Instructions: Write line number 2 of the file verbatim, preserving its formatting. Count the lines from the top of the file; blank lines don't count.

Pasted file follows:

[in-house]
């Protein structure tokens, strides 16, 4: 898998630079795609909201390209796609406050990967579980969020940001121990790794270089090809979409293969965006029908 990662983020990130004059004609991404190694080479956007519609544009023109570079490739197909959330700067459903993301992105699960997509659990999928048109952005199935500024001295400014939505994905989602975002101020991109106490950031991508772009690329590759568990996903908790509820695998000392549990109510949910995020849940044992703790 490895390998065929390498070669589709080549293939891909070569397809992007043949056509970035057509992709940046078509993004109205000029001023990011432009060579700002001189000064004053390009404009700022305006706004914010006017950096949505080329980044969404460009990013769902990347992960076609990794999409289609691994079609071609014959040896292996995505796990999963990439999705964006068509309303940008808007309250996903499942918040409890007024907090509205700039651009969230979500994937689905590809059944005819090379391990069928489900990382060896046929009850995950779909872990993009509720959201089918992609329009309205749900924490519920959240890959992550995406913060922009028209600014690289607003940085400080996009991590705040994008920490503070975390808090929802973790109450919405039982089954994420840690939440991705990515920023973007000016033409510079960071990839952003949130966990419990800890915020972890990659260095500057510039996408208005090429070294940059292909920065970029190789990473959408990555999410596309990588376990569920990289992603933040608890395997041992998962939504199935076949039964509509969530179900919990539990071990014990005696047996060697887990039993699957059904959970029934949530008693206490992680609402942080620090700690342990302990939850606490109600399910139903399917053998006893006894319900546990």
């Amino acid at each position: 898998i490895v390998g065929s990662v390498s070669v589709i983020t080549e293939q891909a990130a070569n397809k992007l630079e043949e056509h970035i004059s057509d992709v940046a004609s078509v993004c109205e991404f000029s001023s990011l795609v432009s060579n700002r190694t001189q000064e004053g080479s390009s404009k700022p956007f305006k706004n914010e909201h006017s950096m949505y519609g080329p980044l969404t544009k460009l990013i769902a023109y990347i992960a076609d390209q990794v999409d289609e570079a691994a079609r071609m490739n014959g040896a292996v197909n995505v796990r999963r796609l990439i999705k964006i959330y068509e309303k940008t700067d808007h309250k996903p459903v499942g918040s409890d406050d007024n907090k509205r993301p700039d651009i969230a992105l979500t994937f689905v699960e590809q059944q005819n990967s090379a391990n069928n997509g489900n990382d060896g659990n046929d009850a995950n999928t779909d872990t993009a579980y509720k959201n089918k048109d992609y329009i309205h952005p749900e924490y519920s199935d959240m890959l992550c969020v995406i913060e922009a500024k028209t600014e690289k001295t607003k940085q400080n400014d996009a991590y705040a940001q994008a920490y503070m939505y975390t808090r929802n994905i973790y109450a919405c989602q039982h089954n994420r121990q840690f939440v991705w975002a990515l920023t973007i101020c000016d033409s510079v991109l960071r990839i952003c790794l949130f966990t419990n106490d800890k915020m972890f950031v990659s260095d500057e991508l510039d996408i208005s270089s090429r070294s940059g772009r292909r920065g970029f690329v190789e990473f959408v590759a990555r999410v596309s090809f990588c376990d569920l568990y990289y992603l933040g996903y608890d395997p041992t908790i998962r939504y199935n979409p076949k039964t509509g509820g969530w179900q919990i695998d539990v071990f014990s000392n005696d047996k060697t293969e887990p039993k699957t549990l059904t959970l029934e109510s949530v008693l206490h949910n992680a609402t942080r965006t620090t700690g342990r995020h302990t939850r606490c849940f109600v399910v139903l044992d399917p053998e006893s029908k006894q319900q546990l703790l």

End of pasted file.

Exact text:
């Protein structure tokens, strides 16, 4: 898998630079795609909201390209796609406050990967579980969020940001121990790794270089090809979409293969965006029908 990662983020990130004059004609991404190694080479956007519609544009023109570079490739197909959330700067459903993301992105699960997509659990999928048109952005199935500024001295400014939505994905989602975002101020991109106490950031991508772009690329590759568990996903908790509820695998000392549990109510949910995020849940044992703790 490895390998065929390498070669589709080549293939891909070569397809992007043949056509970035057509992709940046078509993004109205000029001023990011432009060579700002001189000064004053390009404009700022305006706004914010006017950096949505080329980044969404460009990013769902990347992960076609990794999409289609691994079609071609014959040896292996995505796990999963990439999705964006068509309303940008808007309250996903499942918040409890007024907090509205700039651009969230979500994937689905590809059944005819090379391990069928489900990382060896046929009850995950779909872990993009509720959201089918992609329009309205749900924490519920959240890959992550995406913060922009028209600014690289607003940085400080996009991590705040994008920490503070975390808090929802973790109450919405039982089954994420840690939440991705990515920023973007000016033409510079960071990839952003949130966990419990800890915020972890990659260095500057510039996408208005090429070294940059292909920065970029190789990473959408990555999410596309990588376990569920990289992603933040608890395997041992998962939504199935076949039964509509969530179900919990539990071990014990005696047996060697887990039993699957059904959970029934949530008693206490992680609402942080620090700690342990302990939850606490109600399910139903399917053998006893006894319900546990």